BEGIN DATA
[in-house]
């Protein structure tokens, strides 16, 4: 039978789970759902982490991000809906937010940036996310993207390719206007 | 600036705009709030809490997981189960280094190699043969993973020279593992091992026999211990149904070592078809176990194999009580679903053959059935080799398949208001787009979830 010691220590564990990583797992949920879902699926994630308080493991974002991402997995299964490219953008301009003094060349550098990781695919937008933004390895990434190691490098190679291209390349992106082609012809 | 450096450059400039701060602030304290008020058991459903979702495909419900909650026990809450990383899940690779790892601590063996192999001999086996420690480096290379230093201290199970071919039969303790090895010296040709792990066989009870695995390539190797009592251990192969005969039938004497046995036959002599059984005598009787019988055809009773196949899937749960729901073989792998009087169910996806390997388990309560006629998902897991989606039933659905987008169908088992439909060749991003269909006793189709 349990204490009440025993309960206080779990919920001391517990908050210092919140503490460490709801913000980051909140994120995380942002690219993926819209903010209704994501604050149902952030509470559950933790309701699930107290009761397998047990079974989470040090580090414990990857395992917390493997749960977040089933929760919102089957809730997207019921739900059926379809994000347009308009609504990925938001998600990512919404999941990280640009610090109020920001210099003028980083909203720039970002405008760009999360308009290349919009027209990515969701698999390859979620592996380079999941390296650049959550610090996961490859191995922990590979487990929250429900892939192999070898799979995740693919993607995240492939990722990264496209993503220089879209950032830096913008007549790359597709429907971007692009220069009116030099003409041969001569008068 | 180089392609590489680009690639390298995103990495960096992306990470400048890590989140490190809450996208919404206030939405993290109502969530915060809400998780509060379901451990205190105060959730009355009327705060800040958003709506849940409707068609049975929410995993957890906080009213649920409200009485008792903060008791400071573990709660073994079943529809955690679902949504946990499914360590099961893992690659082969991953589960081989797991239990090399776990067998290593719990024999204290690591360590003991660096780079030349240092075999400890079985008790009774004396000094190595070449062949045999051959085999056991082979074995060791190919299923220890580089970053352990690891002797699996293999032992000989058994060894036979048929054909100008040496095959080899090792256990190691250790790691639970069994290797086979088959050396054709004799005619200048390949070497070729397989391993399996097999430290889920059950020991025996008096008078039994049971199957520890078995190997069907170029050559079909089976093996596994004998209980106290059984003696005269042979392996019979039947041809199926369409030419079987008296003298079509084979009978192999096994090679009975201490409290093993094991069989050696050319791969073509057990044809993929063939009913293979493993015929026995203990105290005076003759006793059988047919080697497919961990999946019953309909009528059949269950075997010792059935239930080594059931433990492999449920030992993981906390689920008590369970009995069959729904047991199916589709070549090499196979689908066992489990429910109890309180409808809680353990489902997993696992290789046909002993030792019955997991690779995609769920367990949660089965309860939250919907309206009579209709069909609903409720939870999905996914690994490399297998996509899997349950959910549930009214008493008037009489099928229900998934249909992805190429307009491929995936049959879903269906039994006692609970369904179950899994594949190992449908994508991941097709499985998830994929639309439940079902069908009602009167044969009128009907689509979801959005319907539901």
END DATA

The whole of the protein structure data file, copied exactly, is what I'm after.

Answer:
[in-house]
């Protein structure tokens, strides 16, 4: 039978789970759902982490991000809906937010940036996310993207390719206007 | 600036705009709030809490997981189960280094190699043969993973020279593992091992026999211990149904070592078809176990194999009580679903053959059935080799398949208001787009979830 010691220590564990990583797992949920879902699926994630308080493991974002991402997995299964490219953008301009003094060349550098990781695919937008933004390895990434190691490098190679291209390349992106082609012809 | 450096450059400039701060602030304290008020058991459903979702495909419900909650026990809450990383899940690779790892601590063996192999001999086996420690480096290379230093201290199970071919039969303790090895010296040709792990066989009870695995390539190797009592251990192969005969039938004497046995036959002599059984005598009787019988055809009773196949899937749960729901073989792998009087169910996806390997388990309560006629998902897991989606039933659905987008169908088992439909060749991003269909006793189709 349990204490009440025993309960206080779990919920001391517990908050210092919140503490460490709801913000980051909140994120995380942002690219993926819209903010209704994501604050149902952030509470559950933790309701699930107290009761397998047990079974989470040090580090414990990857395992917390493997749960977040089933929760919102089957809730997207019921739900059926379809994000347009308009609504990925938001998600990512919404999941990280640009610090109020920001210099003028980083909203720039970002405008760009999360308009290349919009027209990515969701698999390859979620592996380079999941390296650049959550610090996961490859191995922990590979487990929250429900892939192999070898799979995740693919993607995240492939990722990264496209993503220089879209950032830096913008007549790359597709429907971007692009220069009116030099003409041969001569008068 | 180089392609590489680009690639390298995103990495960096992306990470400048890590989140490190809450996208919404206030939405993290109502969530915060809400998780509060379901451990205190105060959730009355009327705060800040958003709506849940409707068609049975929410995993957890906080009213649920409200009485008792903060008791400071573990709660073994079943529809955690679902949504946990499914360590099961893992690659082969991953589960081989797991239990090399776990067998290593719990024999204290690591360590003991660096780079030349240092075999400890079985008790009774004396000094190595070449062949045999051959085999056991082979074995060791190919299923220890580089970053352990690891002797699996293999032992000989058994060894036979048929054909100008040496095959080899090792256990190691250790790691639970069994290797086979088959050396054709004799005619200048390949070497070729397989391993399996097999430290889920059950020991025996008096008078039994049971199957520890078995190997069907170029050559079909089976093996596994004998209980106290059984003696005269042979392996019979039947041809199926369409030419079987008296003298079509084979009978192999096994090679009975201490409290093993094991069989050696050319791969073509057990044809993929063939009913293979493993015929026995203990105290005076003759006793059988047919080697497919961990999946019953309909009528059949269950075997010792059935239930080594059931433990492999449920030992993981906390689920008590369970009995069959729904047991199916589709070549090499196979689908066992489990429910109890309180409808809680353990489902997993696992290789046909002993030792019955997991690779995609769920367990949660089965309860939250919907309206009579209709069909609903409720939870999905996914690994490399297998996509899997349950959910549930009214008493008037009489099928229900998934249909992805190429307009491929995936049959879903269906039994006692609970369904179950899994594949190992449908994508991941097709499985998830994929639309439940079902069908009602009167044969009128009907689509979801959005319907539901």